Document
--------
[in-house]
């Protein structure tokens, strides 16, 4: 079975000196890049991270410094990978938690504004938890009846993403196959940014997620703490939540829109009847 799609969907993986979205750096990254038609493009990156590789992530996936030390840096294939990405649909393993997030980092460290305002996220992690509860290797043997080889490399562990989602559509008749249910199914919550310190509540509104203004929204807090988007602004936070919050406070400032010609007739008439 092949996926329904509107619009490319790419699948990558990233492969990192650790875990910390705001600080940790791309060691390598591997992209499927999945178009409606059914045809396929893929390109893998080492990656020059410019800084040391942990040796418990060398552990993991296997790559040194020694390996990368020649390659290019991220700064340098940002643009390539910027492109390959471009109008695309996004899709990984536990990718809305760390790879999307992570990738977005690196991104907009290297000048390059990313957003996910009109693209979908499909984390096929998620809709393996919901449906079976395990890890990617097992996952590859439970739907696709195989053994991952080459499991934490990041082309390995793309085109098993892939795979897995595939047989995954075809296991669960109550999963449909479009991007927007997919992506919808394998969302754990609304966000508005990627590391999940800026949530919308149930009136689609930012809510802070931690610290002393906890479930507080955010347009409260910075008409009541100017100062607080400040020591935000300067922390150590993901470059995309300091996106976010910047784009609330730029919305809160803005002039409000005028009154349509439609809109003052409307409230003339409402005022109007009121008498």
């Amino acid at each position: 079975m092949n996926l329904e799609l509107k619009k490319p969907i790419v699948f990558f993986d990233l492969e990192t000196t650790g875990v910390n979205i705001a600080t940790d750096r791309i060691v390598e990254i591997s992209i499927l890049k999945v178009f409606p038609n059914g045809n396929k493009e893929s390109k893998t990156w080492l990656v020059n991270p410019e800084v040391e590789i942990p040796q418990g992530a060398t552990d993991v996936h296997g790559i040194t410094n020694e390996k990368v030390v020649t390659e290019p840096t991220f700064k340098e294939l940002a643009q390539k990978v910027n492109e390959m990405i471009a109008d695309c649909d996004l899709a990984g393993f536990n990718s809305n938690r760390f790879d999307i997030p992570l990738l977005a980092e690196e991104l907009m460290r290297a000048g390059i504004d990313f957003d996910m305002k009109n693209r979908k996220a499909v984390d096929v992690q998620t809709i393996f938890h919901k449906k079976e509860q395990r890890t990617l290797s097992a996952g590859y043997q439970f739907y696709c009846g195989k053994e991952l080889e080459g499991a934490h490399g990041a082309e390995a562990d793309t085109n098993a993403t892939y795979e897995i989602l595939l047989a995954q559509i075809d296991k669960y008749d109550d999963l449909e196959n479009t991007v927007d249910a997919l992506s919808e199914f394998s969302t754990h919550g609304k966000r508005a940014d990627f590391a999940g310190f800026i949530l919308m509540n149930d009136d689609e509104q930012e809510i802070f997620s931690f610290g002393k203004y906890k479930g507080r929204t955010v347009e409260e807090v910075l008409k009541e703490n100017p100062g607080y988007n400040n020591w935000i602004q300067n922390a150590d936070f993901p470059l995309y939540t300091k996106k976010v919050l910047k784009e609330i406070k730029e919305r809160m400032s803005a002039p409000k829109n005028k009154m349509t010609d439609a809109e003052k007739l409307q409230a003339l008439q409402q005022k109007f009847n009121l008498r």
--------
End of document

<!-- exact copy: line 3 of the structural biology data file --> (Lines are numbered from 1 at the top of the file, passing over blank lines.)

């Amino acid at each position: 079975m092949n996926l329904e799609l509107k619009k490319p969907i790419v699948f990558f993986d990233l492969e990192t000196t650790g875990v910390n979205i705001a600080t940790d750096r791309i060691v390598e990254i591997s992209i499927l890049k999945v178009f409606p038609n059914g045809n396929k493009e893929s390109k893998t990156w080492l990656v020059n991270p410019e800084v040391e590789i942990p040796q418990g992530a060398t552990d993991v996936h296997g790559i040194t410094n020694e390996k990368v030390v020649t390659e290019p840096t991220f700064k340098e294939l940002a643009q390539k990978v910027n492109e390959m990405i471009a109008d695309c649909d996004l899709a990984g393993f536990n990718s809305n938690r760390f790879d999307i997030p992570l990738l977005a980092e690196e991104l907009m460290r290297a000048g390059i504004d990313f957003d996910m305002k009109n693209r979908k996220a499909v984390d096929v992690q998620t809709i393996f938890h919901k449906k079976e509860q395990r890890t990617l290797s097992a996952g590859y043997q439970f739907y696709c009846g195989k053994e991952l080889e080459g499991a934490h490399g990041a082309e390995a562990d793309t085109n098993a993403t892939y795979e897995i989602l595939l047989a995954q559509i075809d296991k669960y008749d109550d999963l449909e196959n479009t991007v927007d249910a997919l992506s919808e199914f394998s969302t754990h919550g609304k966000r508005a940014d990627f590391a999940g310190f800026i949530l919308m509540n149930d009136d689609e509104q930012e809510i802070f997620s931690f610290g002393k203004y906890k479930g507080r929204t955010v347009e409260e807090v910075l008409k009541e703490n100017p100062g607080y988007n400040n020591w935000i602004q300067n922390a150590d936070f993901p470059l995309y939540t300091k996106k976010v919050l910047k784009e609330i406070k730029e919305r809160m400032s803005a002039p409000k829109n005028k009154m349509t010609d439609a809109e003052k007739l409307q409230a003339l008439q409402q005022k109007f009847n009121l008498r």